Via- The Mighty
For those of us dealing with chronic pain and fatigue, losing comes with the package. The first things you lose are on a very personal level as you slowly become aware that your body isn’t the one you once knew. As a matter of fact, you sort of mourn that loss, you mourn the body that is no more. That is the first blow.
Then comes the loss of your credibility. As much as people around you know you have been diagnosed with an illness, the fact remains that on the outside you look normal and that always deep down won’t add up to them. Those days you are so tired and sore. When brushing your teeth requires all your inner strength, or when you are so confused by fibro fog that you make no sense at all, others may think you’re exaggerating. You “surely” can do something about it.
Next there’s your social life. As you learn to cope with your new life status, canceling or leaving early becomes your new etiquette. People wonder why you are not dancing at your friend’s wedding and conclude you are plain rude or truly obnoxious. No one stops to think that maybe those heels you are wearing are proof that you are giving it your all, and that tomorrow you’ll struggle with the consequences of trying to appear normal.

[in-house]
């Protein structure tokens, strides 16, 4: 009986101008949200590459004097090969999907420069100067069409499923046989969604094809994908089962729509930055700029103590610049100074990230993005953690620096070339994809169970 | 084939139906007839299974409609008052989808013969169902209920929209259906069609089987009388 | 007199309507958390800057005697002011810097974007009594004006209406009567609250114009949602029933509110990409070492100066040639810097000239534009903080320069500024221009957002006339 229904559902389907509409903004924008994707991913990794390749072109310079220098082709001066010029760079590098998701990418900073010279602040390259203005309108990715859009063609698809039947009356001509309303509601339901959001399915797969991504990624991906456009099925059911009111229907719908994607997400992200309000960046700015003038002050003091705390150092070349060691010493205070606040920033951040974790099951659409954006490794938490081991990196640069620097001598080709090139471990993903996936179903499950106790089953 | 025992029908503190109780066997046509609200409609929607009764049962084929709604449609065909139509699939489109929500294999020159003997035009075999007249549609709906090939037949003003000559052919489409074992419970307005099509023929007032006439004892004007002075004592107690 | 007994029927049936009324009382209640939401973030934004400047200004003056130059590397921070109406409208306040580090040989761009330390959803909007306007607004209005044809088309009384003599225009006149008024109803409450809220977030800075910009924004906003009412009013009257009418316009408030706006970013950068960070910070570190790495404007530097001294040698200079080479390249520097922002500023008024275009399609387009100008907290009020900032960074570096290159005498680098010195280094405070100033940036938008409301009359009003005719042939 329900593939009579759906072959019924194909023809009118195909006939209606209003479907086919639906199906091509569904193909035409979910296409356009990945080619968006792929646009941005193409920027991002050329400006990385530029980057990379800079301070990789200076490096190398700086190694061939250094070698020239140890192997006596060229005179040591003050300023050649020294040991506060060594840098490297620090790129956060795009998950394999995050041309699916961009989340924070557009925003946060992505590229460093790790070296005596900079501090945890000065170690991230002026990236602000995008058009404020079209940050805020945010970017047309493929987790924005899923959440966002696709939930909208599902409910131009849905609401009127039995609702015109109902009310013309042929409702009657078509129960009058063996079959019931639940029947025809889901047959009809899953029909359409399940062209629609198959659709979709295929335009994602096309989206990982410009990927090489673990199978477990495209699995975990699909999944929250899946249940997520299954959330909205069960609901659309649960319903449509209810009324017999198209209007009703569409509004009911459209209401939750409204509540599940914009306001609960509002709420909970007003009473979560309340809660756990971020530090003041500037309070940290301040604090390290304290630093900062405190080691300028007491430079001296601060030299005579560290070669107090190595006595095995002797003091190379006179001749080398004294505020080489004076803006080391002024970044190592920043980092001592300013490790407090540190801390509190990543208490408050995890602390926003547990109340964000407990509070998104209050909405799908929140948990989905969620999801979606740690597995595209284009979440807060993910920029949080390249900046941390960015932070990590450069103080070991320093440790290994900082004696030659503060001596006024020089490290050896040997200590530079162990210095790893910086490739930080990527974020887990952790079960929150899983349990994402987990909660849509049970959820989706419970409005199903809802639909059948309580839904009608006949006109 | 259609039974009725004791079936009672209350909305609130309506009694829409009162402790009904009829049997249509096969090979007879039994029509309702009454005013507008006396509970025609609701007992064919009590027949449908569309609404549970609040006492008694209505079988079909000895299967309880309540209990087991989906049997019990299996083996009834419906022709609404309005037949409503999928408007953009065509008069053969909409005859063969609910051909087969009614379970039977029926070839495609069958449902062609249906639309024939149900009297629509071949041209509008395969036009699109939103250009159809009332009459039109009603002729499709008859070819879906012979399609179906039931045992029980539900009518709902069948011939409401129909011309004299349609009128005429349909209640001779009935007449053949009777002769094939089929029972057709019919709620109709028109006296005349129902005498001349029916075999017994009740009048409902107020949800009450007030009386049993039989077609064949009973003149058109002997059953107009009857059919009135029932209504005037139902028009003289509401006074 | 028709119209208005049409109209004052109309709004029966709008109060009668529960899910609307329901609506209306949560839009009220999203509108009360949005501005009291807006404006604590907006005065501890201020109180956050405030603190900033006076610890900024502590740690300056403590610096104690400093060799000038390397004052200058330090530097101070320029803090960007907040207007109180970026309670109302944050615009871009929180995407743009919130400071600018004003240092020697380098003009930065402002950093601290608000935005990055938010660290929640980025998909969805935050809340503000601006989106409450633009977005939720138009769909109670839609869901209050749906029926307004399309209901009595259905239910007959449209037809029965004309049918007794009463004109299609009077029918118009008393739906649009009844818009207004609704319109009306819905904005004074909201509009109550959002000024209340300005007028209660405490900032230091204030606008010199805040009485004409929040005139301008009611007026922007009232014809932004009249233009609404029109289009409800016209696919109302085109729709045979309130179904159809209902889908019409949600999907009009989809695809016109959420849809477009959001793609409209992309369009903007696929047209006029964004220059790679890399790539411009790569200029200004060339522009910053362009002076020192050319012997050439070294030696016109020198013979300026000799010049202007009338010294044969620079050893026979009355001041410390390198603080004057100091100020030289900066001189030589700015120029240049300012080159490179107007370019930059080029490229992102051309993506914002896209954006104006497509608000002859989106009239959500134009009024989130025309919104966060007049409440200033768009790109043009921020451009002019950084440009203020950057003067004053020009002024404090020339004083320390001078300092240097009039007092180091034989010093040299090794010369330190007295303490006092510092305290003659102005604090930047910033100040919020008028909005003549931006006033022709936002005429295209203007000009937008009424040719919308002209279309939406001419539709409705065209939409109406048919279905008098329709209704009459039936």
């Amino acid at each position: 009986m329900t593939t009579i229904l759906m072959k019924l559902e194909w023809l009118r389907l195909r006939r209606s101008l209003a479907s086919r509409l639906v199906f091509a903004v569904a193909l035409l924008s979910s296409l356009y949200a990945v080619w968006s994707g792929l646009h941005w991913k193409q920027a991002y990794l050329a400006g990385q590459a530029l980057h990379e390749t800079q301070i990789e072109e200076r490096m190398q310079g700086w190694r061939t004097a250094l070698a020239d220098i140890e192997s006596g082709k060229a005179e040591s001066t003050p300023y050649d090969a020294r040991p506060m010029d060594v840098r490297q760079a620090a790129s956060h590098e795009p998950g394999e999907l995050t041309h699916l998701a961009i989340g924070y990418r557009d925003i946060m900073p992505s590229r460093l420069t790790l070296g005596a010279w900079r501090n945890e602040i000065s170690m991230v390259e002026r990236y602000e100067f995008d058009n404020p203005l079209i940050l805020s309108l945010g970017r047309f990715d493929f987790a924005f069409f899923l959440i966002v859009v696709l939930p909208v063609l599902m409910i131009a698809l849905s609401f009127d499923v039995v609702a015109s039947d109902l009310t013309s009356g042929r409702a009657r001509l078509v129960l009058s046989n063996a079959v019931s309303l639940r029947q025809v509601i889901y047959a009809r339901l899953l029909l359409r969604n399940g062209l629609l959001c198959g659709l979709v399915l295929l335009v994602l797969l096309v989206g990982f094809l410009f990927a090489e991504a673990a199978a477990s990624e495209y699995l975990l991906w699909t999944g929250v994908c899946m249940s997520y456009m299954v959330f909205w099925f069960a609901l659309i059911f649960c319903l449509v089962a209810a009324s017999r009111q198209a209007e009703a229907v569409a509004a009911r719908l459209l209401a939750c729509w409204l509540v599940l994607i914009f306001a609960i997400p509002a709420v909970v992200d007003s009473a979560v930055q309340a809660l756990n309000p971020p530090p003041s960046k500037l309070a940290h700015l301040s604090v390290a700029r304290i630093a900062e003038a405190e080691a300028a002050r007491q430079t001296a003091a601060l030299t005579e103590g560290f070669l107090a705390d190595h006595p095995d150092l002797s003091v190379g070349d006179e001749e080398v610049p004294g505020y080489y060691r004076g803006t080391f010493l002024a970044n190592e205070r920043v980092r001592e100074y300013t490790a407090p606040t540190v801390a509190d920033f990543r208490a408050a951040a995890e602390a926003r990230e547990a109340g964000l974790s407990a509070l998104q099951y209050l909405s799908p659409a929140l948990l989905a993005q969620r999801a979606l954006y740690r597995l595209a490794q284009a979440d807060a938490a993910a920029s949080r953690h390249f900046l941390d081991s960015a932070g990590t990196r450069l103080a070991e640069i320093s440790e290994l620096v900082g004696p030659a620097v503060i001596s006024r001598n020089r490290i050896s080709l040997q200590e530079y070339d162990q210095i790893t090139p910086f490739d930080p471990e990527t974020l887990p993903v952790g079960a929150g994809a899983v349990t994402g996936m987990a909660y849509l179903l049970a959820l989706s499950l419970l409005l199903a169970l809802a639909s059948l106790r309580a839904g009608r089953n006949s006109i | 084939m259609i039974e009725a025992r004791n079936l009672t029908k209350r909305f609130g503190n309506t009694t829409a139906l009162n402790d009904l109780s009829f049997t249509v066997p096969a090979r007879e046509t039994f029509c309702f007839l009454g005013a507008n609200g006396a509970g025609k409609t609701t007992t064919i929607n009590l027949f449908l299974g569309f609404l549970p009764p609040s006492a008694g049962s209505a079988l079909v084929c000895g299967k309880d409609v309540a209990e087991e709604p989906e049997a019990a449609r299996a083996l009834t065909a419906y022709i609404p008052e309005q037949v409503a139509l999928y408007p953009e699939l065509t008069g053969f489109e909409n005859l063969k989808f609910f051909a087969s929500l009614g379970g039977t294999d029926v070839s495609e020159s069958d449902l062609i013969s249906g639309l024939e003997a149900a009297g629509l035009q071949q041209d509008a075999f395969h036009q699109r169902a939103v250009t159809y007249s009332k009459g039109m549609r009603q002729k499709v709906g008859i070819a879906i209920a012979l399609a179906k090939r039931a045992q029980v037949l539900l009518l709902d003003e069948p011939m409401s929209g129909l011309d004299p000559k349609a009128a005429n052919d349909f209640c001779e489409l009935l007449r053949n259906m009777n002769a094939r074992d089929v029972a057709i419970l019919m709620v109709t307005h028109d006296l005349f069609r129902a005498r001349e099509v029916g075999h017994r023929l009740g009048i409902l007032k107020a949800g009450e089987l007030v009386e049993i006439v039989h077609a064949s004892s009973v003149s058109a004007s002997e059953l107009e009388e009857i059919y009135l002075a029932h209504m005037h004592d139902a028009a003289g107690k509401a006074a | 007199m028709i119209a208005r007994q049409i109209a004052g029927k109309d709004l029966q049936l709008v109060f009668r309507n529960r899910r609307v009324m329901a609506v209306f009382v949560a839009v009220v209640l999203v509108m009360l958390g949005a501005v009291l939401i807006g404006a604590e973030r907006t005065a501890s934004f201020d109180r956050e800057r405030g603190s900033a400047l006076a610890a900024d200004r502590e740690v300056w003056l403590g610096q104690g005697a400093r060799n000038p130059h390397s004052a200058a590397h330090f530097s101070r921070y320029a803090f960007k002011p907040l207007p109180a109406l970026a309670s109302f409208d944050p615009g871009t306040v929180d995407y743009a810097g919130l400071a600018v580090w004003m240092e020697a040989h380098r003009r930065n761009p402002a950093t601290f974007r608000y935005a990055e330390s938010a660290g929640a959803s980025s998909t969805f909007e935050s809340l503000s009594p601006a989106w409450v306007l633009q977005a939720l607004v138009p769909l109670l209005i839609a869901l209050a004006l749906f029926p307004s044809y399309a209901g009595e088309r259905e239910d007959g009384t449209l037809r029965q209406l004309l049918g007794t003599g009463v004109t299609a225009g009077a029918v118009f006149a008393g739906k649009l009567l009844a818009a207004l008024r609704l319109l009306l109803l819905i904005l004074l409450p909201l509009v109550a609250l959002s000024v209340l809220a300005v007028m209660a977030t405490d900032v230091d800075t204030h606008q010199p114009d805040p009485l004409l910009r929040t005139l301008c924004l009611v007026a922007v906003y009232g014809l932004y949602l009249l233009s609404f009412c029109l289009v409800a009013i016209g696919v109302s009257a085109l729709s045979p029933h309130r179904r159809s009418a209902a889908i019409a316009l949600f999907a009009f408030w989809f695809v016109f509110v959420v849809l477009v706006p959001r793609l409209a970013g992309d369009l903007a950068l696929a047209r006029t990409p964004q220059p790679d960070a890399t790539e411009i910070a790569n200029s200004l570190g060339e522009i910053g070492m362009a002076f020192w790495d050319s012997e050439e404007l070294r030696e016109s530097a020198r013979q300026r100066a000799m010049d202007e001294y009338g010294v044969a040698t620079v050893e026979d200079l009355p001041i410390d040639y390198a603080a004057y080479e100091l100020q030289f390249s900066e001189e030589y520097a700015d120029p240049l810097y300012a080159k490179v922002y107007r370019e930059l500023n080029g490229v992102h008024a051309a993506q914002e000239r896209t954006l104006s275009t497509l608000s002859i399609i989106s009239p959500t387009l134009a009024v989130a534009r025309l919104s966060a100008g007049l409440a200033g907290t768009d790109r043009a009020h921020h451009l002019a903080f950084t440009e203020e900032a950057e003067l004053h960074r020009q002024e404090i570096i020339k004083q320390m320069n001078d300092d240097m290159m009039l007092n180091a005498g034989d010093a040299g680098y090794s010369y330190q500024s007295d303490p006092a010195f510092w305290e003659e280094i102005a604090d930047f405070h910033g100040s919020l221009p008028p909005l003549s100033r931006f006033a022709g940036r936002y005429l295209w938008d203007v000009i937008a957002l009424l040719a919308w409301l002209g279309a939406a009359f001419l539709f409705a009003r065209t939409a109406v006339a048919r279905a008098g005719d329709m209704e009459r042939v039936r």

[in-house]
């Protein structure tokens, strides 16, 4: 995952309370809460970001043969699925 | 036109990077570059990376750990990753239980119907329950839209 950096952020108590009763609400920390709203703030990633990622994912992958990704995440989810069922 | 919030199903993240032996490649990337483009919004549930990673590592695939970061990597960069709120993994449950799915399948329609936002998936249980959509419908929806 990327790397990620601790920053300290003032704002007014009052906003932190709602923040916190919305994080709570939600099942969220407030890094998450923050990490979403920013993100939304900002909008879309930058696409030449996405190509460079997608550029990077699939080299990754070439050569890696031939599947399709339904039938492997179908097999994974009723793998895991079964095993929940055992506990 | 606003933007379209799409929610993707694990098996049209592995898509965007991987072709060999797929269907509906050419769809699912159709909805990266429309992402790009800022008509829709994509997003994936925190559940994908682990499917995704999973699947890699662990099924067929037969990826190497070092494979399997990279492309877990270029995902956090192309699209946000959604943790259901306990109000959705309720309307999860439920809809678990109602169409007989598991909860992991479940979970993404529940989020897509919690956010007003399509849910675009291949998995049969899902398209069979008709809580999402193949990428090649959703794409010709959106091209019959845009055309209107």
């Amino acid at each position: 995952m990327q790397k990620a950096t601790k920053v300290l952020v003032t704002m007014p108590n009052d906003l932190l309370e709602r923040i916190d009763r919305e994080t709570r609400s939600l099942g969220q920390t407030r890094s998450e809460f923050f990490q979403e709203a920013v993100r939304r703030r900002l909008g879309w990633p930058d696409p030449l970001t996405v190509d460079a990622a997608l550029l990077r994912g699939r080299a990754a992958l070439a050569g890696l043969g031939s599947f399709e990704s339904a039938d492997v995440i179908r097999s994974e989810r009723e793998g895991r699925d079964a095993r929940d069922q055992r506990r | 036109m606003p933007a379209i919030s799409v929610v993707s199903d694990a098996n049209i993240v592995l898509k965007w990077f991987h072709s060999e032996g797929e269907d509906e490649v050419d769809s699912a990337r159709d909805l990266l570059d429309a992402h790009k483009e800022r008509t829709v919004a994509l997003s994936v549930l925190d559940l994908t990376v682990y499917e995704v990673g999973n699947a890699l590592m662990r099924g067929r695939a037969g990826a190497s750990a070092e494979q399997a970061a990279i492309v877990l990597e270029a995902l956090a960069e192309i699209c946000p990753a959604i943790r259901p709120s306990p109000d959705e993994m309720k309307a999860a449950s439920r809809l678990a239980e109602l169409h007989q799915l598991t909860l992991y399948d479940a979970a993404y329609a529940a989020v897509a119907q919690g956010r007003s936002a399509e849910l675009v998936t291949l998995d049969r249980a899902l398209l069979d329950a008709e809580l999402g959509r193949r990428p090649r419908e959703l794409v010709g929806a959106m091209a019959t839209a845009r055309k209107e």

What is there more to lose? Well, yourself. I believe that you can’t go through life carrying your medical history file under your arm so people acknowledge your illness. You also can’t keep trying to appear normal by pushing yourself to the limit at work or at home. Believe me, trying to appear normal is mentally exhausting, physically impossible and quite frankly, not a way to live. Accept the new you, with the good and the bad.
Chronic illnesses are a constant daily battle and having to explain yourself, hide yourself and pretend, will only eat at you. I say count your loses and count your blessings. You are here! You are battling it out! I’ve lost many things along the way, and it’s OK because this new me is stronger than my old self. I battle through pain and exhaustion every day. Some days I win, some days I lose – but is all right because I accepted that my illness is not going away, but neither am I.